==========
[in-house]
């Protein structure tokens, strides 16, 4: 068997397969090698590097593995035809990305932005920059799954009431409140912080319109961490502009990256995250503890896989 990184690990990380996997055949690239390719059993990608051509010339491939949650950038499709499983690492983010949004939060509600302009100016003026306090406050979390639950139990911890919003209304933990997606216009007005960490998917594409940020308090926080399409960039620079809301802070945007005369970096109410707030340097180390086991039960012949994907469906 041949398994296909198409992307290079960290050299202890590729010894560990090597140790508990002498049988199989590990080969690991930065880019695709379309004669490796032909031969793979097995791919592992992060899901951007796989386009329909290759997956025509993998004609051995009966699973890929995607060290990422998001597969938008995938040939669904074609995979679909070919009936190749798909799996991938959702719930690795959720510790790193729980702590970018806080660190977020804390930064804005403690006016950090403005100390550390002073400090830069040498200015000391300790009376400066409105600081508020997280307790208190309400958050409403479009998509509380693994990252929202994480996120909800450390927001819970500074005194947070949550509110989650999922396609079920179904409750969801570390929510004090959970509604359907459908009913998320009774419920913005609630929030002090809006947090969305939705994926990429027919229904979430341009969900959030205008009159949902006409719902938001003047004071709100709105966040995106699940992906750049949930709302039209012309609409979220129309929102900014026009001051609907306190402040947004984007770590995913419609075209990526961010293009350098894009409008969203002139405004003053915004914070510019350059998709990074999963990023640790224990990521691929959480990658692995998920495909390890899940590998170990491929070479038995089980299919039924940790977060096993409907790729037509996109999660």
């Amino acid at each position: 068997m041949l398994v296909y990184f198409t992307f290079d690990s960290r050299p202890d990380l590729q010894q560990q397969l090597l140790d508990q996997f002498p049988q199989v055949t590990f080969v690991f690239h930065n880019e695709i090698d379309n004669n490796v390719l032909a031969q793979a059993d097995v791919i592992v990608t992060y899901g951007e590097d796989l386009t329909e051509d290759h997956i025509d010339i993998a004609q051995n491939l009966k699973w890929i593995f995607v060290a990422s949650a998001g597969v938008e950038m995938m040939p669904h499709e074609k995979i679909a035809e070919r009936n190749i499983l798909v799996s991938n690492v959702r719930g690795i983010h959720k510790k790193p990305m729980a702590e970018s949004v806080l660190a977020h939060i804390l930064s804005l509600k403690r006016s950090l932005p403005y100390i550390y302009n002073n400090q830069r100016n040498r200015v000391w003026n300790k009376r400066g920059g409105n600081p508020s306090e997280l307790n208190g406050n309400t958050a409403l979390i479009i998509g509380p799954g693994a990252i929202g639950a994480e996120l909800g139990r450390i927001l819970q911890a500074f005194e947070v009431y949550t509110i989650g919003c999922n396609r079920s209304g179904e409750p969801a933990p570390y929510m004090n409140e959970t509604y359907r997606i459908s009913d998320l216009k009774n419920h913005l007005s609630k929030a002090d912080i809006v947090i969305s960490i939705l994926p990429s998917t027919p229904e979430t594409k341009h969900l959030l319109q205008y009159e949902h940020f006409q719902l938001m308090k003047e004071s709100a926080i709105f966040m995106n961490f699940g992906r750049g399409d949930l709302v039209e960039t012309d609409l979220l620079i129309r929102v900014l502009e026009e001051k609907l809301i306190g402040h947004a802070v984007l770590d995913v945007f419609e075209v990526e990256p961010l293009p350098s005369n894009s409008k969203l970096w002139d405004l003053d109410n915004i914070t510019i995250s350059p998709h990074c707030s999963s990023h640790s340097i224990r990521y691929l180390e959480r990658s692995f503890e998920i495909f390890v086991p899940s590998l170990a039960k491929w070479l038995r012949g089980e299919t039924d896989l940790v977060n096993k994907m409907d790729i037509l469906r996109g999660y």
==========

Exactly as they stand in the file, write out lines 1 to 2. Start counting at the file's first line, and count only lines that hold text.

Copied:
[in-house]
């Protein structure tokens, strides 16, 4: 068997397969090698590097593995035809990305932005920059799954009431409140912080319109961490502009990256995250503890896989 990184690990990380996997055949690239390719059993990608051509010339491939949650950038499709499983690492983010949004939060509600302009100016003026306090406050979390639950139990911890919003209304933990997606216009007005960490998917594409940020308090926080399409960039620079809301802070945007005369970096109410707030340097180390086991039960012949994907469906 041949398994296909198409992307290079960290050299202890590729010894560990090597140790508990002498049988199989590990080969690991930065880019695709379309004669490796032909031969793979097995791919592992992060899901951007796989386009329909290759997956025509993998004609051995009966699973890929995607060290990422998001597969938008995938040939669904074609995979679909070919009936190749798909799996991938959702719930690795959720510790790193729980702590970018806080660190977020804390930064804005403690006016950090403005100390550390002073400090830069040498200015000391300790009376400066409105600081508020997280307790208190309400958050409403479009998509509380693994990252929202994480996120909800450390927001819970500074005194947070949550509110989650999922396609079920179904409750969801570390929510004090959970509604359907459908009913998320009774419920913005609630929030002090809006947090969305939705994926990429027919229904979430341009969900959030205008009159949902006409719902938001003047004071709100709105966040995106699940992906750049949930709302039209012309609409979220129309929102900014026009001051609907306190402040947004984007770590995913419609075209990526961010293009350098894009409008969203002139405004003053915004914070510019350059998709990074999963990023640790224990990521691929959480990658692995998920495909390890899940590998170990491929070479038995089980299919039924940790977060096993409907790729037509996109999660």